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Delta Assembly Speaker, Rt. Hon. Sheriff Oborevwori at the first Post Covid Sitting of the House

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Delta Assembly Passes Controversial ‘Tax Bill’


… Similar Sections of Bill are Subject of Litigations – Lawyer Cries Out

By Iteveh Ekpokpobe

The Delta State Assembly has passed the controversial ‘Delta State Internal Revenue Bill, 2020’ into law without consideration of calls by stakeholders for public input.

The bill which passed third reading during today’s plenary was introduced by the State Governor, Senator Ifeanyi Okowa, on Thursday 30, April, through a letter, and passed first and second reading on Last week’s Tuesday and Wednesday respectively.

However, the bill was committed to the Special Committee on Bills and Public Accounts Committee by the Speaker, Rt. Hon. Sheriff Oborevwori, with directive to submit their report next week Tuesday 12, May, 2020.

Following outcry by citizens and civil society organisations, the house deferred report on the bill till today plenary, where the Committee report was hurriedly presented and passed.

The Speaker, Mr Sheriff Oborevwori who spoke on the  passage of the Delta State Internal Revenue Service Bill, described it as a right step in the right direction for the economy of the state adding that there was no better time to move away from over dependence on oil and Federal allocation than now.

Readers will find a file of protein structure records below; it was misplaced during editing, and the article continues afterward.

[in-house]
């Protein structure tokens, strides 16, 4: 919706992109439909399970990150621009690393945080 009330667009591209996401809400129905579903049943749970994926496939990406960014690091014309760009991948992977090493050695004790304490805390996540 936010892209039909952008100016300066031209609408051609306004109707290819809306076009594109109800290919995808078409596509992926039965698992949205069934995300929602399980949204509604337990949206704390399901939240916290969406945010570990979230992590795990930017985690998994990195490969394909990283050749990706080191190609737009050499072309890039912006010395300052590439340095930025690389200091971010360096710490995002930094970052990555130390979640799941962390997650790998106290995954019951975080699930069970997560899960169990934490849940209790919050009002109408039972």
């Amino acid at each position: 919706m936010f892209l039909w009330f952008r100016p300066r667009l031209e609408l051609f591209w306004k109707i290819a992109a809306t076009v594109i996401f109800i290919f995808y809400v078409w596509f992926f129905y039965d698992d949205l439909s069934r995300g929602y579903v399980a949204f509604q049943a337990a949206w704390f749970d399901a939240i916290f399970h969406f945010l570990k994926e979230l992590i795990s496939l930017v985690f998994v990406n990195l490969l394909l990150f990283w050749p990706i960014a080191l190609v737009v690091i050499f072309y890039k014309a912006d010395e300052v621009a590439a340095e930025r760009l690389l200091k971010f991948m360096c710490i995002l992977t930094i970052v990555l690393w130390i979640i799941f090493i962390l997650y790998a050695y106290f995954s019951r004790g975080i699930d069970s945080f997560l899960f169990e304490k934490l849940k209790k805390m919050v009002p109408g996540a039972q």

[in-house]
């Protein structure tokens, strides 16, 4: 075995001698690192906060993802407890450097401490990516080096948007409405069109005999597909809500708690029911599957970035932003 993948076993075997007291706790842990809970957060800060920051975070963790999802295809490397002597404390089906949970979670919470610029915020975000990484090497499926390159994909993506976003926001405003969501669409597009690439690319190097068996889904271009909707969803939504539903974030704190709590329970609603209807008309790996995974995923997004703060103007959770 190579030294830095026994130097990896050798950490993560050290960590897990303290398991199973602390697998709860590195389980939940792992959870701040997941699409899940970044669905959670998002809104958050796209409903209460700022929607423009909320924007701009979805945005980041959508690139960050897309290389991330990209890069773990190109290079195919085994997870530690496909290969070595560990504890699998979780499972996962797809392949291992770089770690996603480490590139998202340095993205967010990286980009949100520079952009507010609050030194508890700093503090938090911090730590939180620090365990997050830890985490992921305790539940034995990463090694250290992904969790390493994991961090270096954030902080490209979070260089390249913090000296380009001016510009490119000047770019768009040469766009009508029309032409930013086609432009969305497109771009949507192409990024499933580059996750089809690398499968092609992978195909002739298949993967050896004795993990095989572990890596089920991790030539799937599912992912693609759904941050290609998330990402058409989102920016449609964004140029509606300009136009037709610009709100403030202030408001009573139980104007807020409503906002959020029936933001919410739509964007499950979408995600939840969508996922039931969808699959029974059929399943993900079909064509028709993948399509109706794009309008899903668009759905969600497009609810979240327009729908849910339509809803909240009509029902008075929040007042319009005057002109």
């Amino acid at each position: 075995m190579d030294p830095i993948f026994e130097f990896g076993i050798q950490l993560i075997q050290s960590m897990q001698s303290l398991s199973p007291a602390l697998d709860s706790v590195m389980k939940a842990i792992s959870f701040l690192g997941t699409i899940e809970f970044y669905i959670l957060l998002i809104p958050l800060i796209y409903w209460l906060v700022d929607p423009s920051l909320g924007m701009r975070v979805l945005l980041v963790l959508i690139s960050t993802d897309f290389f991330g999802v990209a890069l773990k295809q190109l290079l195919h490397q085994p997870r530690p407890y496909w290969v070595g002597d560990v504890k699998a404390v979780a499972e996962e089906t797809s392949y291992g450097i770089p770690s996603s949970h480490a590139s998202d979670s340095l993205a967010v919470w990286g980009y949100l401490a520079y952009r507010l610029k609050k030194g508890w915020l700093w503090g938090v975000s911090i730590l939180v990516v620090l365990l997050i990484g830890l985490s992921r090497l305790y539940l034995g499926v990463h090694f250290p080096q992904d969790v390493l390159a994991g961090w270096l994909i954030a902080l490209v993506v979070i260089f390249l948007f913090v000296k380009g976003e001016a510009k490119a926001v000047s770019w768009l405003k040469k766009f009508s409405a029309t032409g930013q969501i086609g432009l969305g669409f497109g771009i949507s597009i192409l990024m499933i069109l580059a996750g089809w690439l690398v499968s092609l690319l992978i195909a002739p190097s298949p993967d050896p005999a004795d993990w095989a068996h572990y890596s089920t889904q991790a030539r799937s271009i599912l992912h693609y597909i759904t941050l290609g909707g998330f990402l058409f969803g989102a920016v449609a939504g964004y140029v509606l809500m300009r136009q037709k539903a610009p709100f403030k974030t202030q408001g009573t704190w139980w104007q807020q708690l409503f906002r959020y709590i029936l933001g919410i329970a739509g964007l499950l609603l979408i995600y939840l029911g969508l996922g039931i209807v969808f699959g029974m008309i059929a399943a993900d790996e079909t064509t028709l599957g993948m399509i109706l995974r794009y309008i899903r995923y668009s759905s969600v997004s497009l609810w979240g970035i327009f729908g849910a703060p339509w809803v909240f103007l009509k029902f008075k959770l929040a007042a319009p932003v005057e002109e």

“This Bill will undoubtedly enhance the administration and collection of the different taxes, tariffs, rates, fees and charges in the state. This will in turn boost the economy of our dear state”, he said.

However, opinions on the bill have not changed.

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A lawyer, A.P Obarogbi, recommended that the law-making arm in Delta State should have straightened some grey areas before passing especially as it relates to the enforcement of power to distrain.

She disclosed that  SECTION 37(1-3) of the Bill, which is similar to SECTION 31 of the Federal Inland Revenue Service, has been a subject of litigation.

According to her, the significant issue in the bill as passed, is the procedure for enforcement of power to distrain. “Ss. 37(1) of the DSIRS  proposed bill may violate the right to fair hearing and right to privacy as enshrined in the 1999 Constitution of the Federal Republic of Nigeria(as amended).”

“For instance there have been cases where the “Service” i.e. FIRS, has evolved the practice of directing banks to restrict taxpayers’ accounts on the ground that such taxpayers have outstanding tax liabilities to settle. In response to such directives, the banks, usually, do not investigate or question the legality of these directives of the FIRS before acting pursuant thereto. The banks simply proceed to restrict the taxpayers’  bank accounts  until the alleged outstanding tax liabilities have been resolved between the taxpayers and the FIRS. See the case of AMA ETUWEWE v FIRS & GTB Plc. (Suit No. FHC/WR/CS/17/2019). It was held in this case that freezing of the plaintiff’s bank account without recourse to him violated his right to fair hearing and was negligently done in breach of the bank’s fiduciary duty to the plaintiff, and therefore was illegal without the backing of an order of court(emphasis are mine).